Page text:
The darwin’s grandfather his name was also Darwin and, furthermore, he had a stutter. I tell it to avoid what they call the ‘biographer’s temptation’; that of explaining the whole life, the ideas and goals of a person by a concrete fact of his biography. In this case it is necessary, of course; because in addition to being an excellent doctor, an innovative botanist and a mediocre poet, Erasmus Darwin was one of the great language scholars of the 18th century.
And if it was not enough, lost £1,000 (from 1770) against one of the key figures in the invention of the steam engine and the birth of the industrial revolution, Matthew Boulton.
In the beginning was the Word
The level of obsession and curiosity that language aroused in him led him to spend months putting cylinders in his mouth with the intention of finding the exact place where sounds were formed in the mouth. He made amazing progress. In fact, in one of his key books (the ‘Temple of Nature’), he published the one that is considered “the first recorded example of an instrumental phonetic study on a speaker”.
Among his findings, he identified 13 features that differentiated all human sounds and developed a whole theory about the origin (onto and phylogenetic) of language. It was then, while he was explaining his advances in one of those gatherings and societies that populated England at the time and laid the foundations for contemporary scientific debate, when Boulton raised the bet: if he knew so much about language, it would not be difficult for him to make a machine capable of pray out loud
Boulton and Darwin knew each other; indeed, they were old friends. In fact, the former was well aware of the technological ingenuity of the latter: for the Boulton offices, good old Erasmus Darwin had created a small proto-photocopier that had the effervescent industrial world of Birmingham. But even he did not believe that Darwin could succeed.
What happens is that the Darwins are very stubborn.
In “The Temple of Nature”, Erasmus described his machine in quite a lot of detail: “I designed a wooden mouth with soft leather lips, and with a back part for the nostrils, which could be quickly opened or closed with the pressure of the fingers.”
“The vocality was given by a silk ribbon an inch long and a quarter inch wide stretched between two slightly hollowed-out pieces of smooth wood; so that when a gentle stream of bellows air was blown on the edge of the tape, it gave off a pleasing tone, as it vibrated between the wooden sides, like a human voice.”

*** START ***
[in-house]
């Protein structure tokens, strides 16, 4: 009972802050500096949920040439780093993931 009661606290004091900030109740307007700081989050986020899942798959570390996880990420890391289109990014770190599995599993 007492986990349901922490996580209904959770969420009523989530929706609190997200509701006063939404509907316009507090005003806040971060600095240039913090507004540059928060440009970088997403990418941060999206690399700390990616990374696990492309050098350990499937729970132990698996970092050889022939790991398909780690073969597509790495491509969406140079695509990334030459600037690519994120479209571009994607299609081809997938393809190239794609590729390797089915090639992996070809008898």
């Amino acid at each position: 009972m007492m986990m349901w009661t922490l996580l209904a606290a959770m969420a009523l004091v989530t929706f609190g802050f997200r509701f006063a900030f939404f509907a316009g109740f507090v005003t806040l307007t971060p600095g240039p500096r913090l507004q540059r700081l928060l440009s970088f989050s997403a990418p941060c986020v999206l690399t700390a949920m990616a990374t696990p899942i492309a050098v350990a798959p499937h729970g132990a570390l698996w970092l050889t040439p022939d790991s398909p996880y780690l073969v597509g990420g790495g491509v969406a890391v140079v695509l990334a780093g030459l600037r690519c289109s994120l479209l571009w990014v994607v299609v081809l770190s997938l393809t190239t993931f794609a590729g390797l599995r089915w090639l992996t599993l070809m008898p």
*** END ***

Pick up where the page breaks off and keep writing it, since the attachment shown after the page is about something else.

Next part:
Although it sounds a bit abstract and no prototype has reached us, the information has been more than enough to reconstruct the pileup. With mixed results, yes. According to Darwin, “this head pronounced the p, b, m, and the vowel a. She did it with such finesse that she fooled everyone who heard her without being seen, when she pronounced the words like mama, papa, map, pam”. And, for all we know, it was true.
A truly impressive development was discussed: the loquendo of 1770. However, it wasn’t enough to win the bet that, let us remember, required that the machine be able to “pray”; or, rather, to recite more complex sentences than those that could be constructed with such a limited repertoire of sounds.
I have always found it curious that erasmus darwin be so unknown. It is true that he never patented any of his inventions because he thought that his role as an inventor could damage his reputation as a doctor, but his work advanced numerous scientific and philosophical ideas (among them, the evolution that his grandson would lead to the maximum expression of him). I imagine that, in a family with so much genius per square meter, that is where the old expression “few Erasmus and grandma gave birth” (from Darwin, of course) fully makes sense.
Image | Molly Fletcher and Tom Wilkinson (via Erasmus Darwin House) | Documentation Project of the Science & Industry collections at Birmingham Museums Trust